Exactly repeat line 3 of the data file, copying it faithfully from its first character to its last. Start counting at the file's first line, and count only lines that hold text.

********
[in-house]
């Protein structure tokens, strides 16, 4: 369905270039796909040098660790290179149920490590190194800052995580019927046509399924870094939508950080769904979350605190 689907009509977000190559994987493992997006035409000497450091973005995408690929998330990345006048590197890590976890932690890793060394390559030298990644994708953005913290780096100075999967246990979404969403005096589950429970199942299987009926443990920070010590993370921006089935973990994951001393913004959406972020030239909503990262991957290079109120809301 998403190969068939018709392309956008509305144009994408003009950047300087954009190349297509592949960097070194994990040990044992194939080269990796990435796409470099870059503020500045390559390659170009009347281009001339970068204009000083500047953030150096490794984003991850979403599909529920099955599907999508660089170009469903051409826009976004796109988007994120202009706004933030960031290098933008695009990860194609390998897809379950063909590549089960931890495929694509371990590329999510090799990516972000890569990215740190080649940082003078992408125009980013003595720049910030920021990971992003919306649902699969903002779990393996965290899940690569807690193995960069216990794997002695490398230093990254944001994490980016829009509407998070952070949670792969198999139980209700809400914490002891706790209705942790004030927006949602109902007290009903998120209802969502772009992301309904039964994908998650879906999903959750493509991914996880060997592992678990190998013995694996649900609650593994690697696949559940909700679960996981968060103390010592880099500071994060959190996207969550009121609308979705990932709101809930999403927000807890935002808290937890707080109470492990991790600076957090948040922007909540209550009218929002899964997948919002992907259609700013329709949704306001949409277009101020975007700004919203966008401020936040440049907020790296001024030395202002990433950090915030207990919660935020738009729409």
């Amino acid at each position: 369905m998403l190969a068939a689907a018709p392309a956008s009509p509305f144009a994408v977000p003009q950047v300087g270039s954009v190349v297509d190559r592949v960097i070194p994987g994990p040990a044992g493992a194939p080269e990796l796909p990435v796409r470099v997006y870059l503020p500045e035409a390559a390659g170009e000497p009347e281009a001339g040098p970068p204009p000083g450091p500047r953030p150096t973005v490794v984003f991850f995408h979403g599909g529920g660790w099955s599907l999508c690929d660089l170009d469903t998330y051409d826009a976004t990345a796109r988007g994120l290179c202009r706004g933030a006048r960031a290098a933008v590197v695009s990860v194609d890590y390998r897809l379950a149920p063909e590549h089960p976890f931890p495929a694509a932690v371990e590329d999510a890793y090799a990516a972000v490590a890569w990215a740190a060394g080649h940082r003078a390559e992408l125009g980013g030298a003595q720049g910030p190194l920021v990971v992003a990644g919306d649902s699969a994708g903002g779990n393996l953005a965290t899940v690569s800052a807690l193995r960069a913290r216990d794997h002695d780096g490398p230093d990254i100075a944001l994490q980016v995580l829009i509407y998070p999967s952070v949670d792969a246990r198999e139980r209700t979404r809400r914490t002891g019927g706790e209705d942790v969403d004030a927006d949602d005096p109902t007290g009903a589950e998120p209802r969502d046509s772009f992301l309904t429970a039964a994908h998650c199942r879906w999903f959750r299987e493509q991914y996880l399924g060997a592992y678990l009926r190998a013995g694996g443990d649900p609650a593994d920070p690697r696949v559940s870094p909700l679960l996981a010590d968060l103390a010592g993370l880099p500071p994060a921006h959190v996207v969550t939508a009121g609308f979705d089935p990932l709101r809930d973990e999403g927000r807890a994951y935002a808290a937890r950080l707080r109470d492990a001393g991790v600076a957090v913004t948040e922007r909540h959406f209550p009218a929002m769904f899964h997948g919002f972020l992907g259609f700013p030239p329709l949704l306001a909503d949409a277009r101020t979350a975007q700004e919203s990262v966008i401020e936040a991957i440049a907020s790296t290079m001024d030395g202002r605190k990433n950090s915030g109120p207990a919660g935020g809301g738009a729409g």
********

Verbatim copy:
């Amino acid at each position: 369905m998403l190969a068939a689907a018709p392309a956008s009509p509305f144009a994408v977000p003009q950047v300087g270039s954009v190349v297509d190559r592949v960097i070194p994987g994990p040990a044992g493992a194939p080269e990796l796909p990435v796409r470099v997006y870059l503020p500045e035409a390559a390659g170009e000497p009347e281009a001339g040098p970068p204009p000083g450091p500047r953030p150096t973005v490794v984003f991850f995408h979403g599909g529920g660790w099955s599907l999508c690929d660089l170009d469903t998330y051409d826009a976004t990345a796109r988007g994120l290179c202009r706004g933030a006048r960031a290098a933008v590197v695009s990860v194609d890590y390998r897809l379950a149920p063909e590549h089960p976890f931890p495929a694509a932690v371990e590329d999510a890793y090799a990516a972000v490590a890569w990215a740190a060394g080649h940082r003078a390559e992408l125009g980013g030298a003595q720049g910030p190194l920021v990971v992003a990644g919306d649902s699969a994708g903002g779990n393996l953005a965290t899940v690569s800052a807690l193995r960069a913290r216990d794997h002695d780096g490398p230093d990254i100075a944001l994490q980016v995580l829009i509407y998070p999967s952070v949670d792969a246990r198999e139980r209700t979404r809400r914490t002891g019927g706790e209705d942790v969403d004030a927006d949602d005096p109902t007290g009903a589950e998120p209802r969502d046509s772009f992301l309904t429970a039964a994908h998650c199942r879906w999903f959750r299987e493509q991914y996880l399924g060997a592992y678990l009926r190998a013995g694996g443990d649900p609650a593994d920070p690697r696949v559940s870094p909700l679960l996981a010590d968060l103390a010592g993370l880099p500071p994060a921006h959190v996207v969550t939508a009121g609308f979705d089935p990932l709101r809930d973990e999403g927000r807890a994951y935002a808290a937890r950080l707080r109470d492990a001393g991790v600076a957090v913004t948040e922007r909540h959406f209550p009218a929002m769904f899964h997948g919002f972020l992907g259609f700013p030239p329709l949704l306001a909503d949409a277009r101020t979350a975007q700004e919203s990262v966008i401020e936040a991957i440049a907020s790296t290079m001024d030395g202002r605190k990433n950090s915030g109120p207990a919660g935020g809301g738009a729409g």